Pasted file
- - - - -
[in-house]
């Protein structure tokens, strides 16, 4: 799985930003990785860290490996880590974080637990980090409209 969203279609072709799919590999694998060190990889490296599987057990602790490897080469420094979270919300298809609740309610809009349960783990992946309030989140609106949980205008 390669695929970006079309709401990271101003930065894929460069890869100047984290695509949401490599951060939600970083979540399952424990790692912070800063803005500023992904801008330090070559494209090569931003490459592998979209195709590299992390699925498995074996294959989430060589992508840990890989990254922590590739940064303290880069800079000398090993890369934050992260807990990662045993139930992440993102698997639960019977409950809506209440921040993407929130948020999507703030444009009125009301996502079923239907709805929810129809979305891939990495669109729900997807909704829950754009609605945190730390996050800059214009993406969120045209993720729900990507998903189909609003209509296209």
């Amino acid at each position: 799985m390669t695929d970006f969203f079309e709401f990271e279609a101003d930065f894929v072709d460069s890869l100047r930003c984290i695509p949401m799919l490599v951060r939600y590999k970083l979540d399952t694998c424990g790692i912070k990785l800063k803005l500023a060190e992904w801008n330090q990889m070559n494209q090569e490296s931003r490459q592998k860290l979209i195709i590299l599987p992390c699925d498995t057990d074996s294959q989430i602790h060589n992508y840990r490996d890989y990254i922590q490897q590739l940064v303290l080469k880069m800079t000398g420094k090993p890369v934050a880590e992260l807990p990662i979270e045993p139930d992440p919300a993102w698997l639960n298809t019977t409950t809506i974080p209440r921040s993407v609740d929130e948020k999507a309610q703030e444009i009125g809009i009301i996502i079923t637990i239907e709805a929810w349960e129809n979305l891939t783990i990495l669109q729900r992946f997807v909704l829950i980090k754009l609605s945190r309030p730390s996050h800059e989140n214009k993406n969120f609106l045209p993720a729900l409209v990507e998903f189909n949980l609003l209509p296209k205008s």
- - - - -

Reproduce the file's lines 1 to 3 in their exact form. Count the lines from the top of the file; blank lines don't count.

[in-house]
């Protein structure tokens, strides 16, 4: 799985930003990785860290490996880590974080637990980090409209 969203279609072709799919590999694998060190990889490296599987057990602790490897080469420094979270919300298809609740309610809009349960783990992946309030989140609106949980205008 390669695929970006079309709401990271101003930065894929460069890869100047984290695509949401490599951060939600970083979540399952424990790692912070800063803005500023992904801008330090070559494209090569931003490459592998979209195709590299992390699925498995074996294959989430060589992508840990890989990254922590590739940064303290880069800079000398090993890369934050992260807990990662045993139930992440993102698997639960019977409950809506209440921040993407929130948020999507703030444009009125009301996502079923239907709805929810129809979305891939990495669109729900997807909704829950754009609605945190730390996050800059214009993406969120045209993720729900990507998903189909609003209509296209």
């Amino acid at each position: 799985m390669t695929d970006f969203f079309e709401f990271e279609a101003d930065f894929v072709d460069s890869l100047r930003c984290i695509p949401m799919l490599v951060r939600y590999k970083l979540d399952t694998c424990g790692i912070k990785l800063k803005l500023a060190e992904w801008n330090q990889m070559n494209q090569e490296s931003r490459q592998k860290l979209i195709i590299l599987p992390c699925d498995t057990d074996s294959q989430i602790h060589n992508y840990r490996d890989y990254i922590q490897q590739l940064v303290l080469k880069m800079t000398g420094k090993p890369v934050a880590e992260l807990p990662i979270e045993p139930d992440p919300a993102w698997l639960n298809t019977t409950t809506i974080p209440r921040s993407v609740d929130e948020k999507a309610q703030e444009i009125g809009i009301i996502i079923t637990i239907e709805a929810w349960e129809n979305l891939t783990i990495l669109q729900r992946f997807v909704l829950i980090k754009l609605s945190r309030p730390s996050h800059e989140n214009k993406n969120f609106l045209p993720a729900l409209v990507e998903f189909n949980l609003l209509p296209k205008s």